SOUTH CAROLINA DEPARTMENT OF MENTAL HEALTH
Columbia, South Carolina

OFFICE OF THE STATE COMMISSIONER OF MENTAL HEALTH DIRECTIVE NO. 747-91
(3-100)

TO:               All Organizational Components

SUBJECT:   Patients' Social Security Benefits

 

It is the policy of the Social Security Administration and the South Carolina Department of Mental Health to encourage a reasonable level of spending for personal needs by patients for whom the Department receives benefits. It is requested that patients and employees be made aware of the permissible uses of Social Security funds and of the Department's policy concerning patient funds. Any questions regarding Social Security benefits should be referred to Patients' Personal Affairs, telephone number 734-7610.

Acceptable uses for Benefit Spending:
Note: This listing is not all inclusive nor restrictive.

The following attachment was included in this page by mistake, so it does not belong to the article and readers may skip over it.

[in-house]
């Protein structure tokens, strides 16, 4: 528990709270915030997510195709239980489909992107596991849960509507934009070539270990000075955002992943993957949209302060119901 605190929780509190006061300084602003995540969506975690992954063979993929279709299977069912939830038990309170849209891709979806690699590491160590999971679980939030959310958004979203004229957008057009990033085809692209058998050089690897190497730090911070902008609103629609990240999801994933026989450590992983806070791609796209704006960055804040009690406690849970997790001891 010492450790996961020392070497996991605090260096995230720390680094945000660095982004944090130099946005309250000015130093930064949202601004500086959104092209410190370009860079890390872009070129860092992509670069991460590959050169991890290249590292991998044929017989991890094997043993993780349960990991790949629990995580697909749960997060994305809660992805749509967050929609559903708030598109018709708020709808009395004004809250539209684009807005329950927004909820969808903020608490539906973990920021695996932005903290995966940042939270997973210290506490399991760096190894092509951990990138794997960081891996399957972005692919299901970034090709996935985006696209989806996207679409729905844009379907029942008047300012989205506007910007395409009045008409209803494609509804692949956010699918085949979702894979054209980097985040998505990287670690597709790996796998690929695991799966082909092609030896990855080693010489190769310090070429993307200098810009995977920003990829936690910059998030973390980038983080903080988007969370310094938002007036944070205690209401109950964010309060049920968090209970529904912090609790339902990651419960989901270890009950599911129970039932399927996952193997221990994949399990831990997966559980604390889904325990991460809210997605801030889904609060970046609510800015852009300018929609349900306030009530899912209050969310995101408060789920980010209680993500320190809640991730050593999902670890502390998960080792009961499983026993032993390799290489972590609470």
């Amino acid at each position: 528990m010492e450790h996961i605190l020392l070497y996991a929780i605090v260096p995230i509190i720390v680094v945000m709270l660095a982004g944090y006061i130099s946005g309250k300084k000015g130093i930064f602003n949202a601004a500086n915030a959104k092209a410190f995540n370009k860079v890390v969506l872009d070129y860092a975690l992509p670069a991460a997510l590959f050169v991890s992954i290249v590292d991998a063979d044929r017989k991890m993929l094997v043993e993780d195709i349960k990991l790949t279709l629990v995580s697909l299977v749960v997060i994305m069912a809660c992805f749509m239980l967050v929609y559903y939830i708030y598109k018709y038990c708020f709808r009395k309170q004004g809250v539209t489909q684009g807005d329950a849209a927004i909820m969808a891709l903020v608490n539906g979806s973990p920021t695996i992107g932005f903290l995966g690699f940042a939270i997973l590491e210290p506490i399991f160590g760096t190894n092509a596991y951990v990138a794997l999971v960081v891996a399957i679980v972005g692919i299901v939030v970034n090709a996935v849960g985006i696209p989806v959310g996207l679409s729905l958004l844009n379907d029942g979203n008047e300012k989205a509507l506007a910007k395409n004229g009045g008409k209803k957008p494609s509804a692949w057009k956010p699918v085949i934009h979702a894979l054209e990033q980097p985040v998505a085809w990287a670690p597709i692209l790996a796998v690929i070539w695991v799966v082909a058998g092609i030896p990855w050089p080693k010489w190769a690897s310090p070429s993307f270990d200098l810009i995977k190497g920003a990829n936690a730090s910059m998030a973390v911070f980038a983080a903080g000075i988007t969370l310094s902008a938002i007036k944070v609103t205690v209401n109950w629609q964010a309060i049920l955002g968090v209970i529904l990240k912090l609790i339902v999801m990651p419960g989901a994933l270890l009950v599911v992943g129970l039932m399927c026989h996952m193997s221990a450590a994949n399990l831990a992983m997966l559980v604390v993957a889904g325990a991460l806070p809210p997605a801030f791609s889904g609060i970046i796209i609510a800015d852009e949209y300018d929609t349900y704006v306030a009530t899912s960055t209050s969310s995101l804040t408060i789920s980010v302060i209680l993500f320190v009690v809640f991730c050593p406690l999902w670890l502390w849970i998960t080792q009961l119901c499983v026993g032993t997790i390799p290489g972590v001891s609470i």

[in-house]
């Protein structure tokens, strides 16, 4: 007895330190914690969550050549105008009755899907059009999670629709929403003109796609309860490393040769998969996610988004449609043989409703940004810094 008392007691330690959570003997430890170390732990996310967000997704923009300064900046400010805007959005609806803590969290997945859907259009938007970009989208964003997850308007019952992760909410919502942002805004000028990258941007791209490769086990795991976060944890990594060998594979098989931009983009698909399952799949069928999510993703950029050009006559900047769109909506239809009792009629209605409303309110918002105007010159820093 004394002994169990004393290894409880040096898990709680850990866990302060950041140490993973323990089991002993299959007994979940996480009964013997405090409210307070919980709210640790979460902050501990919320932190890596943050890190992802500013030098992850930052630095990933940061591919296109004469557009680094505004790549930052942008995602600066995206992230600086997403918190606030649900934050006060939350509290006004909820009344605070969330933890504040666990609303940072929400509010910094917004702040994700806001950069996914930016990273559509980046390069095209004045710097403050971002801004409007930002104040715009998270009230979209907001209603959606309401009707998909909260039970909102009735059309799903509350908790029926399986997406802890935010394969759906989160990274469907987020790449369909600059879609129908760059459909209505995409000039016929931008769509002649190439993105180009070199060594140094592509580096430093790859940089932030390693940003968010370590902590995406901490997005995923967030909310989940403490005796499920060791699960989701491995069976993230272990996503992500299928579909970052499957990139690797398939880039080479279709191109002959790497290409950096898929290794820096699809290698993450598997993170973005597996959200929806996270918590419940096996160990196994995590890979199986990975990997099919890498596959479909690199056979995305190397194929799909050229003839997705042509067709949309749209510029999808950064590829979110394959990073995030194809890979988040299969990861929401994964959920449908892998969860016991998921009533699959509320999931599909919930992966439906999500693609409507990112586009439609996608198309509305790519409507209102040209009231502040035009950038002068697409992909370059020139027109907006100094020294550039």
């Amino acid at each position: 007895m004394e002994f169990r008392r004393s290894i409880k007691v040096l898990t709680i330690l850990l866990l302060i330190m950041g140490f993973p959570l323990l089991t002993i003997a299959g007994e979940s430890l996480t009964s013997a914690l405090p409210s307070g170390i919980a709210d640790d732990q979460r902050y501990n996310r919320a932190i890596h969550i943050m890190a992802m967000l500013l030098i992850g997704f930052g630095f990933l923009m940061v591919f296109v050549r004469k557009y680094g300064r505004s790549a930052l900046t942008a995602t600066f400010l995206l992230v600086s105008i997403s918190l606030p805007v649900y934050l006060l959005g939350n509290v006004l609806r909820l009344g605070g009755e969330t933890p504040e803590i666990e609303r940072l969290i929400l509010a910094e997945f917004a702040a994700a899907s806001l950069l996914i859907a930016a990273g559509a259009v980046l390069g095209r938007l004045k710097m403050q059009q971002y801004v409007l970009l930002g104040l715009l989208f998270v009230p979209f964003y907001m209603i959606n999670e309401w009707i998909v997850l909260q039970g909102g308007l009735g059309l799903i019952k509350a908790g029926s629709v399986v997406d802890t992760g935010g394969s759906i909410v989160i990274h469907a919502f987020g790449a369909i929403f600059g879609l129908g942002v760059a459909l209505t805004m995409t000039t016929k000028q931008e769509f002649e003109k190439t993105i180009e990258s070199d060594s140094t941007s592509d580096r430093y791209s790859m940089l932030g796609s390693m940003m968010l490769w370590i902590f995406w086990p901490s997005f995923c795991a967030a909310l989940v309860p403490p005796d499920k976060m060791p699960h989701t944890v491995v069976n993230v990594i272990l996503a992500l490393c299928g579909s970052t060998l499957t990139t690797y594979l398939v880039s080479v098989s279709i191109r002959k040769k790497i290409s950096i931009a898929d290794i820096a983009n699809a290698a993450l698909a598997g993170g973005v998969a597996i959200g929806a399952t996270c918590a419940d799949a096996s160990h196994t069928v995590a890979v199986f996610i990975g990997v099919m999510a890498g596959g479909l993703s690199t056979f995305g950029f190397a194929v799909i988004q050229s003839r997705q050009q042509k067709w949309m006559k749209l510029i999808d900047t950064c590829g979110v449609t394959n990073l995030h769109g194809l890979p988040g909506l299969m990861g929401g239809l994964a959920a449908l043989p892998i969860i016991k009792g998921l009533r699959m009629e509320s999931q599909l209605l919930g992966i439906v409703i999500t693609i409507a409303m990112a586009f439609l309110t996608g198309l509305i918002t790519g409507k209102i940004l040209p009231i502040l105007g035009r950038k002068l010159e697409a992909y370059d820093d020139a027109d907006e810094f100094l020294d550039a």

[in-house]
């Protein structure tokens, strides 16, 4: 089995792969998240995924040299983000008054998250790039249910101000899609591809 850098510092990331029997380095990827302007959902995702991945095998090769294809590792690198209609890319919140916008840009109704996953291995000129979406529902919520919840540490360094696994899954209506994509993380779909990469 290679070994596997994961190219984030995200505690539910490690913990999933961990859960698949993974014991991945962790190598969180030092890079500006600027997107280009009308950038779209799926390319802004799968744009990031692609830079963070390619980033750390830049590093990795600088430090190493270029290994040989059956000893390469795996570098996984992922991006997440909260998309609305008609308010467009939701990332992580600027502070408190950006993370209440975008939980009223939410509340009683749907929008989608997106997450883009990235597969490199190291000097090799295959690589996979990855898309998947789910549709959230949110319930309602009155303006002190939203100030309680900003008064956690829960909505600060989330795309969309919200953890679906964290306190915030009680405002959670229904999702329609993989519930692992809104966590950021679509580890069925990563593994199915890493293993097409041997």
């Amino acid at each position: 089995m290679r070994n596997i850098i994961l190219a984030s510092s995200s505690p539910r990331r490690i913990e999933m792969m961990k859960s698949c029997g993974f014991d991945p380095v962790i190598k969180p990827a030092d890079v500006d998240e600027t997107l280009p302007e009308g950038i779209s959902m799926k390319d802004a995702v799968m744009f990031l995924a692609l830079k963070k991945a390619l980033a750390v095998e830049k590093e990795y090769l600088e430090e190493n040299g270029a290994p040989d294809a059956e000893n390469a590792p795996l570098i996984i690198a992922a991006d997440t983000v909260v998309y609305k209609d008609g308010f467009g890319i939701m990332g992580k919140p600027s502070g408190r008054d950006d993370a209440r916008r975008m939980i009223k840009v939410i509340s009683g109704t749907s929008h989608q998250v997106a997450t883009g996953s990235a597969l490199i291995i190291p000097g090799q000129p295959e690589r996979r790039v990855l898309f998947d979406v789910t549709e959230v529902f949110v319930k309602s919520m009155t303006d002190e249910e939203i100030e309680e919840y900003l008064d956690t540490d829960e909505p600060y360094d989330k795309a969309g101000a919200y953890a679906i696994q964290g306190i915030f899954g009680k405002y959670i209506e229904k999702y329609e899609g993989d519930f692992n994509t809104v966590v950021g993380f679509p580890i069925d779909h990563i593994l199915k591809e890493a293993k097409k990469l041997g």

Personal grooming and care articles
Examples: deodorants, shaving lotion, talcum powder, cosmetics, special soap, hair spray, hair brushes, shampoo, and wash cloths.

Recreational items and equipment
Examples: magazine or newspaper subscriptions, plants, radios, television sets. records, and books.

Supplies and equipment for occupational therapy
Examples: materials for metal or leather working, needlework, and furniture making.

Personal clothing
Examples: all usual articles of clothing, slippers, bed jackets, orthopedic shoes, support hosiery, gloves, hats, and scarves.

Special medical equipment
Examples: wheelchairs, walkers, special geriatric chairs, eyeglasses, dentures, hearing aids, and other medical expenses. Note: durable medical equipment purchases must be approved by Central Office.

Miscellaneous items
Examples: fruit, candy, tobacco, home visits, relatives' visits, insurance premiums, taxes, pens, stationery, etc.

Please post this directive in a prominent location in each patient care area.

This directive supersedes Directive No. 360-75.

 

                                                                                    Joseph Bevilacqua
                                                                                          Joseph J. Bevilacqua, Ph.D.
                                                                           State Commissioner of  Mental Health

March 12, 1991